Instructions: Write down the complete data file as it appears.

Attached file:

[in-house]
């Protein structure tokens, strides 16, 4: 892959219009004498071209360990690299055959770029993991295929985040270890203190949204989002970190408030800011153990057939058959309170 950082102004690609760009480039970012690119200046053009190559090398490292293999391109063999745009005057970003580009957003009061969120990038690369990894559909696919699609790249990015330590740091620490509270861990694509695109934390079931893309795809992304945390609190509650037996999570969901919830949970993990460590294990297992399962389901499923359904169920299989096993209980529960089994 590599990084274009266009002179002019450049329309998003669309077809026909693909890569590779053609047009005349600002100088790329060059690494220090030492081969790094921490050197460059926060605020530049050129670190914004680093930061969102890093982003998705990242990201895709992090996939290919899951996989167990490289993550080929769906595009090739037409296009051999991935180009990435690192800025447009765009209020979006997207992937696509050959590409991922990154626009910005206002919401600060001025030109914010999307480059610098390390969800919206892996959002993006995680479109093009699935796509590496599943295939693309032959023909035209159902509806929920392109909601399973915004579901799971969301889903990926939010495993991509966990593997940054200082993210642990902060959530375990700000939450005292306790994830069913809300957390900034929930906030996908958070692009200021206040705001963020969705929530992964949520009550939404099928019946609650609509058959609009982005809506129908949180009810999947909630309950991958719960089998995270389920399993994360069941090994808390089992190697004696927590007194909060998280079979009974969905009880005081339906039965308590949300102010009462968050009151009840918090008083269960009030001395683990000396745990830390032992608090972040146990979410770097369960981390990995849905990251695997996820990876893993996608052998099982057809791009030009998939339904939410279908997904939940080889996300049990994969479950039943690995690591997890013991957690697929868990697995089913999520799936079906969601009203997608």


[in-house]
């Protein structure tokens, strides 16, 4: 892959219009004498071209360990690299055959770029993991295929985040270890203190949204989002970190408030800011153990057939058959309170 950082102004690609760009480039970012690119200046053009190559090398490292293999391109063999745009005057970003580009957003009061969120990038690369990894559909696919699609790249990015330590740091620490509270861990694509695109934390079931893309795809992304945390609190509650037996999570969901919830949970993990460590294990297992399962389901499923359904169920299989096993209980529960089994 590599990084274009266009002179002019450049329309998003669309077809026909693909890569590779053609047009005349600002100088790329060059690494220090030492081969790094921490050197460059926060605020530049050129670190914004680093930061969102890093982003998705990242990201895709992090996939290919899951996989167990490289993550080929769906595009090739037409296009051999991935180009990435690192800025447009765009209020979006997207992937696509050959590409991922990154626009910005206002919401600060001025030109914010999307480059610098390390969800919206892996959002993006995680479109093009699935796509590496599943295939693309032959023909035209159902509806929920392109909601399973915004579901799971969301889903990926939010495993991509966990593997940054200082993210642990902060959530375990700000939450005292306790994830069913809300957390900034929930906030996908958070692009200021206040705001963020969705929530992964949520009550939404099928019946609650609509058959609009982005809506129908949180009810999947909630309950991958719960089998995270389920399993994360069941090994808390089992190697004696927590007194909060998280079979009974969905009880005081339906039965308590949300102010009462968050009151009840918090008083269960009030001395683990000396745990830390032992608090972040146990979410770097369960981390990995849905990251695997996820990876893993996608052998099982057809791009030009998939339904939410279908997904939940080889996300049990994969479950039943690995690591997890013991957690697929868990697995089913999520799936079906969601009203997608």